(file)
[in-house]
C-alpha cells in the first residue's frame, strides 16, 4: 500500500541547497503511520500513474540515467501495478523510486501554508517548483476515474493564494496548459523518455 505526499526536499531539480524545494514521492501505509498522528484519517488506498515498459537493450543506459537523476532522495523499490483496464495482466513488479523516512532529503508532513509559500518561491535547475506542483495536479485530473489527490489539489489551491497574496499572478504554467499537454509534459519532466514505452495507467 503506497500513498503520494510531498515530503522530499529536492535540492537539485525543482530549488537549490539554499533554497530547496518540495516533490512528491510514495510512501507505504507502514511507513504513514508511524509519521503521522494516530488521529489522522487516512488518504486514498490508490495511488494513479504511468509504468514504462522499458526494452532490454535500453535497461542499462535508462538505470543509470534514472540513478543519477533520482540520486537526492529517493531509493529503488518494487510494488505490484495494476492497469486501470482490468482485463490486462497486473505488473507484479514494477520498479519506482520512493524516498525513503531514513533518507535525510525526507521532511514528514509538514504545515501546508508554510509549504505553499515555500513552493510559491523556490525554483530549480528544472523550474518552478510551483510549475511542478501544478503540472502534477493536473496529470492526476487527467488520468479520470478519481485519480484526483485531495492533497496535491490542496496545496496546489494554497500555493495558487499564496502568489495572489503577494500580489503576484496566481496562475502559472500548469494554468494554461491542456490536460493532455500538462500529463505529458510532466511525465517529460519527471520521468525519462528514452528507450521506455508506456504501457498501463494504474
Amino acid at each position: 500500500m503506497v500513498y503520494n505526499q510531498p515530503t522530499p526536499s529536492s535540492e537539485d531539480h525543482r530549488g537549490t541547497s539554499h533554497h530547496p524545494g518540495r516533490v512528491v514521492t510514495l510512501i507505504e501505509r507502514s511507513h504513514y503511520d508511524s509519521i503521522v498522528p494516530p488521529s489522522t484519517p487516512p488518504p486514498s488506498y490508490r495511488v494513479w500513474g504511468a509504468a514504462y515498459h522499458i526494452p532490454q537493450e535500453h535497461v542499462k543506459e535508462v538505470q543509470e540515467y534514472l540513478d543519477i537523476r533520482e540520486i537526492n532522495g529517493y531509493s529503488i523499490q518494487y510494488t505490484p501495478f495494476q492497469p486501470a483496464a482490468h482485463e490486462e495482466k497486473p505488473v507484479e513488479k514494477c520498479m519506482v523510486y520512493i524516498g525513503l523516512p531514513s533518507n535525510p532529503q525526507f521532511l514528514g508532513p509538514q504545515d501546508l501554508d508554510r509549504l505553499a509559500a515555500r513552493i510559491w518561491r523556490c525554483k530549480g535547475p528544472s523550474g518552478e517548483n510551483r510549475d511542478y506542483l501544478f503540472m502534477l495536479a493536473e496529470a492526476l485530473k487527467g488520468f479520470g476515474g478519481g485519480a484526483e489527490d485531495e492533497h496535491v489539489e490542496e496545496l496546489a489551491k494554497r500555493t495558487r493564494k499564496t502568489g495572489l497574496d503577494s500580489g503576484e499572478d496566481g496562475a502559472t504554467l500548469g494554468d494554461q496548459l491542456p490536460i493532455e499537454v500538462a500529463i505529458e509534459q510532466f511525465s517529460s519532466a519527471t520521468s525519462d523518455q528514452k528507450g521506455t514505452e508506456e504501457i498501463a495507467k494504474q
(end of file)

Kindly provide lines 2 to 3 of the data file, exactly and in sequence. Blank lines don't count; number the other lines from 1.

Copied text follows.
C-alpha cells in the first residue's frame, strides 16, 4: 500500500541547497503511520500513474540515467501495478523510486501554508517548483476515474493564494496548459523518455 505526499526536499531539480524545494514521492501505509498522528484519517488506498515498459537493450543506459537523476532522495523499490483496464495482466513488479523516512532529503508532513509559500518561491535547475506542483495536479485530473489527490489539489489551491497574496499572478504554467499537454509534459519532466514505452495507467 503506497500513498503520494510531498515530503522530499529536492535540492537539485525543482530549488537549490539554499533554497530547496518540495516533490512528491510514495510512501507505504507502514511507513504513514508511524509519521503521522494516530488521529489522522487516512488518504486514498490508490495511488494513479504511468509504468514504462522499458526494452532490454535500453535497461542499462535508462538505470543509470534514472540513478543519477533520482540520486537526492529517493531509493529503488518494487510494488505490484495494476492497469486501470482490468482485463490486462497486473505488473507484479514494477520498479519506482520512493524516498525513503531514513533518507535525510525526507521532511514528514509538514504545515501546508508554510509549504505553499515555500513552493510559491523556490525554483530549480528544472523550474518552478510551483510549475511542478501544478503540472502534477493536473496529470492526476487527467488520468479520470478519481485519480484526483485531495492533497496535491490542496496545496496546489494554497500555493495558487499564496502568489495572489503577494500580489503576484496566481496562475502559472500548469494554468494554461491542456490536460493532455500538462500529463505529458510532466511525465517529460519527471520521468525519462528514452528507450521506455508506456504501457498501463494504474
Amino acid at each position: 500500500m503506497v500513498y503520494n505526499q510531498p515530503t522530499p526536499s529536492s535540492e537539485d531539480h525543482r530549488g537549490t541547497s539554499h533554497h530547496p524545494g518540495r516533490v512528491v514521492t510514495l510512501i507505504e501505509r507502514s511507513h504513514y503511520d508511524s509519521i503521522v498522528p494516530p488521529s489522522t484519517p487516512p488518504p486514498s488506498y490508490r495511488v494513479w500513474g504511468a509504468a514504462y515498459h522499458i526494452p532490454q537493450e535500453h535497461v542499462k543506459e535508462v538505470q543509470e540515467y534514472l540513478d543519477i537523476r533520482e540520486i537526492n532522495g529517493y531509493s529503488i523499490q518494487y510494488t505490484p501495478f495494476q492497469p486501470a483496464a482490468h482485463e490486462e495482466k497486473p505488473v507484479e513488479k514494477c520498479m519506482v523510486y520512493i524516498g525513503l523516512p531514513s533518507n535525510p532529503q525526507f521532511l514528514g508532513p509538514q504545515d501546508l501554508d508554510r509549504l505553499a509559500a515555500r513552493i510559491w518561491r523556490c525554483k530549480g535547475p528544472s523550474g518552478e517548483n510551483r510549475d511542478y506542483l501544478f503540472m502534477l495536479a493536473e496529470a492526476l485530473k487527467g488520468f479520470g476515474g478519481g485519480a484526483e489527490d485531495e492533497h496535491v489539489e490542496e496545496l496546489a489551491k494554497r500555493t495558487r493564494k499564496t502568489g495572489l497574496d503577494s500580489g503576484e499572478d496566481g496562475a502559472t504554467l500548469g494554468d494554461q496548459l491542456p490536460i493532455e499537454v500538462a500529463i505529458e509534459q510532466f511525465s517529460s519532466a519527471t520521468s525519462d523518455q528514452k528507450g521506455t514505452e508506456e504501457i498501463a495507467k494504474q